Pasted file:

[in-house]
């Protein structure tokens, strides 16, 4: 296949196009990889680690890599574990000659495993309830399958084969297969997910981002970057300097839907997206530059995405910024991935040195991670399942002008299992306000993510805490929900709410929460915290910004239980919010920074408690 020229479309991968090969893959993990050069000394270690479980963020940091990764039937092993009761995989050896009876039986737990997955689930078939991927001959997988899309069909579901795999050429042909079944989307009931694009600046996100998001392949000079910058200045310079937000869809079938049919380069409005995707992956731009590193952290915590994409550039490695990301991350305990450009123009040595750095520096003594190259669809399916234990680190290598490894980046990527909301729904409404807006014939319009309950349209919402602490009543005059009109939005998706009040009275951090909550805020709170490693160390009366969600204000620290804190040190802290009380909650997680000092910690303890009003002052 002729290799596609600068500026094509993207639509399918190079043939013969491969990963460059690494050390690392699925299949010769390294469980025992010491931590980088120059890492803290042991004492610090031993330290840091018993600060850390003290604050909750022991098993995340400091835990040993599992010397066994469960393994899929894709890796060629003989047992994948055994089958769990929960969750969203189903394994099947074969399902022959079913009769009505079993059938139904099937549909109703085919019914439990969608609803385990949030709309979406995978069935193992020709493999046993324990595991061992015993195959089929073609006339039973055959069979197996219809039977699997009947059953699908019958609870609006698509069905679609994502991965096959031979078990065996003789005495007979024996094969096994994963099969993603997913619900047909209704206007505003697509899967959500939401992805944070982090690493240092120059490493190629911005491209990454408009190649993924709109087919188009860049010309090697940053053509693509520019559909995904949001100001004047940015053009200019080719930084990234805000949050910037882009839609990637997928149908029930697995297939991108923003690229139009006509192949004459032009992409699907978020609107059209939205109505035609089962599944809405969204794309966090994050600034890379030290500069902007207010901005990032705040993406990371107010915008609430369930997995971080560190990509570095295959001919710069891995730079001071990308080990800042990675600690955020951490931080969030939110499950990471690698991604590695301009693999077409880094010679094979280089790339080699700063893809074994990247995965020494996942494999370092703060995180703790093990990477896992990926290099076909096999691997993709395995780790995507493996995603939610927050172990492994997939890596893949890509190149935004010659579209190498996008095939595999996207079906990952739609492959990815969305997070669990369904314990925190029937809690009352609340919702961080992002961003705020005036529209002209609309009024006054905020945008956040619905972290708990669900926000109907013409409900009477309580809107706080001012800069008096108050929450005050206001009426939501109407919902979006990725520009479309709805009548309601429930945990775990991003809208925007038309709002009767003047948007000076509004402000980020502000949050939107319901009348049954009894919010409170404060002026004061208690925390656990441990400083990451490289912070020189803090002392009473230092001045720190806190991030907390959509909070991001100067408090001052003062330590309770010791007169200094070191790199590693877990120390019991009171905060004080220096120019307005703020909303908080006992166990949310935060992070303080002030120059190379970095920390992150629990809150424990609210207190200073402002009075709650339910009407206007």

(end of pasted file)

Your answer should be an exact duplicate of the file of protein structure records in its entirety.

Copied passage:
[in-house]
């Protein structure tokens, strides 16, 4: 296949196009990889680690890599574990000659495993309830399958084969297969997910981002970057300097839907997206530059995405910024991935040195991670399942002008299992306000993510805490929900709410929460915290910004239980919010920074408690 020229479309991968090969893959993990050069000394270690479980963020940091990764039937092993009761995989050896009876039986737990997955689930078939991927001959997988899309069909579901795999050429042909079944989307009931694009600046996100998001392949000079910058200045310079937000869809079938049919380069409005995707992956731009590193952290915590994409550039490695990301991350305990450009123009040595750095520096003594190259669809399916234990680190290598490894980046990527909301729904409404807006014939319009309950349209919402602490009543005059009109939005998706009040009275951090909550805020709170490693160390009366969600204000620290804190040190802290009380909650997680000092910690303890009003002052 002729290799596609600068500026094509993207639509399918190079043939013969491969990963460059690494050390690392699925299949010769390294469980025992010491931590980088120059890492803290042991004492610090031993330290840091018993600060850390003290604050909750022991098993995340400091835990040993599992010397066994469960393994899929894709890796060629003989047992994948055994089958769990929960969750969203189903394994099947074969399902022959079913009769009505079993059938139904099937549909109703085919019914439990969608609803385990949030709309979406995978069935193992020709493999046993324990595991061992015993195959089929073609006339039973055959069979197996219809039977699997009947059953699908019958609870609006698509069905679609994502991965096959031979078990065996003789005495007979024996094969096994994963099969993603997913619900047909209704206007505003697509899967959500939401992805944070982090690493240092120059490493190629911005491209990454408009190649993924709109087919188009860049010309090697940053053509693509520019559909995904949001100001004047940015053009200019080719930084990234805000949050910037882009839609990637997928149908029930697995297939991108923003690229139009006509192949004459032009992409699907978020609107059209939205109505035609089962599944809405969204794309966090994050600034890379030290500069902007207010901005990032705040993406990371107010915008609430369930997995971080560190990509570095295959001919710069891995730079001071990308080990800042990675600690955020951490931080969030939110499950990471690698991604590695301009693999077409880094010679094979280089790339080699700063893809074994990247995965020494996942494999370092703060995180703790093990990477896992990926290099076909096999691997993709395995780790995507493996995603939610927050172990492994997939890596893949890509190149935004010659579209190498996008095939595999996207079906990952739609492959990815969305997070669990369904314990925190029937809690009352609340919702961080992002961003705020005036529209002209609309009024006054905020945008956040619905972290708990669900926000109907013409409900009477309580809107706080001012800069008096108050929450005050206001009426939501109407919902979006990725520009479309709805009548309601429930945990775990991003809208925007038309709002009767003047948007000076509004402000980020502000949050939107319901009348049954009894919010409170404060002026004061208690925390656990441990400083990451490289912070020189803090002392009473230092001045720190806190991030907390959509909070991001100067408090001052003062330590309770010791007169200094070191790199590693877990120390019991009171905060004080220096120019307005703020909303908080006992166990949310935060992070303080002030120059190379970095920390992150629990809150424990609210207190200073402002009075709650339910009407206007």